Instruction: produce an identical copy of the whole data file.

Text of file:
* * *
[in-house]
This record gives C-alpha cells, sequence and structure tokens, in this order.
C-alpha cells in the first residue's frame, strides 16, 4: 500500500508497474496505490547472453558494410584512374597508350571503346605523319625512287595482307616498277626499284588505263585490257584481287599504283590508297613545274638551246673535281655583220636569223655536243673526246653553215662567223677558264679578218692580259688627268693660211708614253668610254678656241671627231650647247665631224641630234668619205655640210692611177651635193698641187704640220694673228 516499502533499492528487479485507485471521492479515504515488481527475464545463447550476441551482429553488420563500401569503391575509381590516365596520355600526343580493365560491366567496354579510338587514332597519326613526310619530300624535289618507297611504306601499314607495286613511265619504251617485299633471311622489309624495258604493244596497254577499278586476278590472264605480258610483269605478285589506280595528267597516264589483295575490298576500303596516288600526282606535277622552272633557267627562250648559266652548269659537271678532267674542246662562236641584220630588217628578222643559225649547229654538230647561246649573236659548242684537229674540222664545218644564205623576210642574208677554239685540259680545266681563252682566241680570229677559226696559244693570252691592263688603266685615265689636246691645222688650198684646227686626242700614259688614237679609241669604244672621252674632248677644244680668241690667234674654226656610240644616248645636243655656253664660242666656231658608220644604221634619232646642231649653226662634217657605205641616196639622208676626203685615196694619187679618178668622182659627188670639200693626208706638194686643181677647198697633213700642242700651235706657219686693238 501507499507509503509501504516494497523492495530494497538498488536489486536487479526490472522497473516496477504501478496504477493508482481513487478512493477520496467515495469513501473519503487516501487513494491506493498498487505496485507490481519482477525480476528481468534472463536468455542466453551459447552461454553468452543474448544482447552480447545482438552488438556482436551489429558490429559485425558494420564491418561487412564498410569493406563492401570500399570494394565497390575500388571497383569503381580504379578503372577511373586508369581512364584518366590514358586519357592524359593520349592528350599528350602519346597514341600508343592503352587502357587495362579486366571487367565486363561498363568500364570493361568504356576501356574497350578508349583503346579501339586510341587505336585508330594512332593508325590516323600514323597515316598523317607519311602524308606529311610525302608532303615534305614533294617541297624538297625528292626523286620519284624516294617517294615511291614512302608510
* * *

[in-house]
This record gives C-alpha cells, sequence and structure tokens, in this order.
C-alpha cells in the first residue's frame, strides 16, 4: 500500500508497474496505490547472453558494410584512374597508350571503346605523319625512287595482307616498277626499284588505263585490257584481287599504283590508297613545274638551246673535281655583220636569223655536243673526246653553215662567223677558264679578218692580259688627268693660211708614253668610254678656241671627231650647247665631224641630234668619205655640210692611177651635193698641187704640220694673228 516499502533499492528487479485507485471521492479515504515488481527475464545463447550476441551482429553488420563500401569503391575509381590516365596520355600526343580493365560491366567496354579510338587514332597519326613526310619530300624535289618507297611504306601499314607495286613511265619504251617485299633471311622489309624495258604493244596497254577499278586476278590472264605480258610483269605478285589506280595528267597516264589483295575490298576500303596516288600526282606535277622552272633557267627562250648559266652548269659537271678532267674542246662562236641584220630588217628578222643559225649547229654538230647561246649573236659548242684537229674540222664545218644564205623576210642574208677554239685540259680545266681563252682566241680570229677559226696559244693570252691592263688603266685615265689636246691645222688650198684646227686626242700614259688614237679609241669604244672621252674632248677644244680668241690667234674654226656610240644616248645636243655656253664660242666656231658608220644604221634619232646642231649653226662634217657605205641616196639622208676626203685615196694619187679618178668622182659627188670639200693626208706638194686643181677647198697633213700642242700651235706657219686693238 501507499507509503509501504516494497523492495530494497538498488536489486536487479526490472522497473516496477504501478496504477493508482481513487478512493477520496467515495469513501473519503487516501487513494491506493498498487505496485507490481519482477525480476528481468534472463536468455542466453551459447552461454553468452543474448544482447552480447545482438552488438556482436551489429558490429559485425558494420564491418561487412564498410569493406563492401570500399570494394565497390575500388571497383569503381580504379578503372577511373586508369581512364584518366590514358586519357592524359593520349592528350599528350602519346597514341600508343592503352587502357587495362579486366571487367565486363561498363568500364570493361568504356576501356574497350578508349583503346579501339586510341587505336585508330594512332593508325590516323600514323597515316598523317607519311602524308606529311610525302608532303615534305614533294617541297624538297625528292626523286620519284624516294617517294615511291614512302608510